Kelvin Sampson’s initial vision for UH has arrived
When Kelvin Sampson first arrived at Houston, he had to go around the campus with a megaphone begging people to come to games.
Nine years later, the Fertitta Center just set an attendance record for the third straight game and fans are waiting in a long line just to get a picture with the man who turned UH basketball around.
“This is what it’s supposed to look like,” Sampson said as the top-ranked Cougars celebrated their fourth American Athletic Conference regular-season title in five years after the win over Wichita State on Thursday night. “This was always part of the vision.”
Arriving at UH in 2014, the state of the men’s basketball program was clear as could be to Sampson.
The facilities were outdated. The care from the University’s administration was lacking. The fan base was few.
Sampson saw only one thing the men’s basketball program was good at.
“We didn’t spend money. We didn’t invest,” Sampson said. “All we were pretty good at was firing coaches.”
Even with being the new guy on the job, Sampson did not hold back his displeasure from the UH administration.
Instead, he pointed out all the ways the University had failed to support its men’s basketball program.
“I got a little pissed off when I saw how bad it was,” Sampson said. “I realized how badly this school needed me and that I needed them too. I needed something to fix. I needed something to put my teeth on.”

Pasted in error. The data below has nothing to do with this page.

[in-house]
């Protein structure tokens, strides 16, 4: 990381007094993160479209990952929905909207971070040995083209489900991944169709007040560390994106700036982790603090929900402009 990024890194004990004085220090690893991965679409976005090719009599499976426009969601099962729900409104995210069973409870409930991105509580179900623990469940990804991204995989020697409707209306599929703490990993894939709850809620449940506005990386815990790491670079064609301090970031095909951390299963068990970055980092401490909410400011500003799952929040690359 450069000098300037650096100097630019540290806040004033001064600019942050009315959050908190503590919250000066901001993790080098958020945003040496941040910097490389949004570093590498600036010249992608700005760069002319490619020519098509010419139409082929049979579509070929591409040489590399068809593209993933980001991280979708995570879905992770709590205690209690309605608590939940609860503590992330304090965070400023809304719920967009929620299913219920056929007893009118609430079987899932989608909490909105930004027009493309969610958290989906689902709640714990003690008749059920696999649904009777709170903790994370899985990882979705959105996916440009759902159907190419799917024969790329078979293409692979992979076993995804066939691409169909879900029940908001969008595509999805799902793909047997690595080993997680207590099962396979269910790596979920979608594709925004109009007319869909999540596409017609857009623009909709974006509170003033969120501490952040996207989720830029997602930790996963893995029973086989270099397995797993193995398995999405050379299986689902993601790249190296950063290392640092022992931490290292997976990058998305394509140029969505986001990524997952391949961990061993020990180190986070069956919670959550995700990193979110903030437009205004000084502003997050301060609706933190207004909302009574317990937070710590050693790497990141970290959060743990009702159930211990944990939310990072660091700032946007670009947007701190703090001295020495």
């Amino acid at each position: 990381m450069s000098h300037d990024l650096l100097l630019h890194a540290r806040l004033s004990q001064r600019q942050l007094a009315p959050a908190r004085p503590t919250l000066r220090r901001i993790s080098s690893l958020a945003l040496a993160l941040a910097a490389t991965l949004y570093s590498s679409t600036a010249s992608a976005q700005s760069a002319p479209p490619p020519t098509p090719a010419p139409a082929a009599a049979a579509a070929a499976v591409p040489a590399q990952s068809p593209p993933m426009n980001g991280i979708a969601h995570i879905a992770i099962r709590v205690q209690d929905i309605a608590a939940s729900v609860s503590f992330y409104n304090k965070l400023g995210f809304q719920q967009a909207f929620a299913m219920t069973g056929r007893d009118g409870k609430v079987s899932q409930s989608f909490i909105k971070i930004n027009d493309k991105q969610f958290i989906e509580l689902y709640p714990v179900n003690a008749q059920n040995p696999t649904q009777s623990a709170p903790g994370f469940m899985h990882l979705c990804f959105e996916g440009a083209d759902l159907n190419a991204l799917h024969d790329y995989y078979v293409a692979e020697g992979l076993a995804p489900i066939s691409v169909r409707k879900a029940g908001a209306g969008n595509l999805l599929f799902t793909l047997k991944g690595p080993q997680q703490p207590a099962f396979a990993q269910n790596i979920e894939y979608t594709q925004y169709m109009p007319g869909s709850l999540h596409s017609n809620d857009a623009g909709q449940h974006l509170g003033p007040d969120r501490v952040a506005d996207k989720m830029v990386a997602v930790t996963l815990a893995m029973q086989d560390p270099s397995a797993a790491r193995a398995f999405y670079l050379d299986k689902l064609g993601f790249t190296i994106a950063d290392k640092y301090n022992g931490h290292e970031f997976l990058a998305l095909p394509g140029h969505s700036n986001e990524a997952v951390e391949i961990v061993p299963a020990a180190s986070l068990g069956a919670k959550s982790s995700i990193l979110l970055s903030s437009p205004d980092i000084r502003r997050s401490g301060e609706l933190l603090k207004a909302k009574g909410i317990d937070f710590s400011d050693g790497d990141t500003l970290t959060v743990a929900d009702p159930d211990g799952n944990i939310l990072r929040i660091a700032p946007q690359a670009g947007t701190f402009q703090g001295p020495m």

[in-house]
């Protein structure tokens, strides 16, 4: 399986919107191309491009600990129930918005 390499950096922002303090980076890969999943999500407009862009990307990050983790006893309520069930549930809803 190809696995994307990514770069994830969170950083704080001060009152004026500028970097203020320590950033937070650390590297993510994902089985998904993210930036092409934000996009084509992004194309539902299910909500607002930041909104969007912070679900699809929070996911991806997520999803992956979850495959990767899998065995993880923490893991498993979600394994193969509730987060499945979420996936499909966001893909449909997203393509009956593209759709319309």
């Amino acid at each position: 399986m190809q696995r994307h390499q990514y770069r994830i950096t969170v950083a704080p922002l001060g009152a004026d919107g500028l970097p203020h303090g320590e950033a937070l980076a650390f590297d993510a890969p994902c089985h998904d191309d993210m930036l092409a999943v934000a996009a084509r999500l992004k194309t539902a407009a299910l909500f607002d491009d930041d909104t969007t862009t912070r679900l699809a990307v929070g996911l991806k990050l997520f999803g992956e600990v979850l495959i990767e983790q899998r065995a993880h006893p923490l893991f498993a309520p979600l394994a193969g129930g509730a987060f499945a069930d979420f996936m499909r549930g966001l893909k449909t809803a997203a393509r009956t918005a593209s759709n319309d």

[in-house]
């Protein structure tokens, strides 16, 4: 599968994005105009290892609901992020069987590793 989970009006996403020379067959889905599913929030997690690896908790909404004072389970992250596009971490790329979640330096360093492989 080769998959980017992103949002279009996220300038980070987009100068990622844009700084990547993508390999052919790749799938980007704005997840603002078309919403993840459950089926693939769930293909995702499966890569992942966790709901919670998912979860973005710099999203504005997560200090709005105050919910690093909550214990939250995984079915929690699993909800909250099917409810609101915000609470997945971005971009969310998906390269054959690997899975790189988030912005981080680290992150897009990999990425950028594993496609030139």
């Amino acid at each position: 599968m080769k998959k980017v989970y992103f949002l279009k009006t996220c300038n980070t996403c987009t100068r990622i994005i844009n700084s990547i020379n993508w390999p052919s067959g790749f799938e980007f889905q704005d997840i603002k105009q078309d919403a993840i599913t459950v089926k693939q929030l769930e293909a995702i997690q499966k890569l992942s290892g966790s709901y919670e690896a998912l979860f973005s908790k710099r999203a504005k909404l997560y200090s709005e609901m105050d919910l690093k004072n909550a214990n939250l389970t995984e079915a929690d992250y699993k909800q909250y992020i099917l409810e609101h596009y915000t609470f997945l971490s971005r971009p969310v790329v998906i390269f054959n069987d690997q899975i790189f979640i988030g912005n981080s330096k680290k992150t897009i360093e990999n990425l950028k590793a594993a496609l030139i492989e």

Bringing UH basketball back to relevancy would be tough, but it was something Sampson was committed to seeing through.
Churning away each day, Sampson pressed the UH administration to raise money and build new facilities while he and his staff recruited the type of players to lay the foundation for what they hoped the program would become.
Sampson knew he would make some people angry, but he didn’t care. The now 67-year-old coach was going to do it his way.
“Those were some hard days,” Sampson said. “I’m sure a lot of people weren’t real happy with me, but my thought process is they’d get over it.”
Get over it they have.
A $60 million renovation turning what was once Hoffeinz Pavilion into the current Fertitta Center has reignited the UH fan base, transforming game days, which used to provide little excitement for the few fans that were in attendance, into an explosion of energy that makes for one of the best home court advantages in the sport
“He (Sampson) willed this into what this is,” said UH athletic director Chris Pezman. “This is a testament to him, his family, the assistants and the kids that he has recruited here to turn this into three attendance records three [games] in a row.”
No longer does the team have to worry about where it’s going to practice, receive treatment or watch film. The $25 million, 3-story Guy V. Lewis Development Center, which opened in 2016, has solved that issue.
Of course, winning — something the Cougars do on the regular under Sampson, racking up 171 wins and counting since the beginning of the 2017 season, the second most in the country behind only Gonzaga — helps too.
Cutting nets, which had been foreign to the Cougars ever since the Phi Slama Jama era ended in 1984, has now become the expectation at UH every March.
Four regular season conference championships, two AAC tournament titles and reaching the 2021 Final Four as the kings of Midwest Region have resulted in seven net cuttings at UH since the 2018-19 season.
To Sampson, each one is special and unique in its own way.
“I don’t take those things for granted,” Sampson said.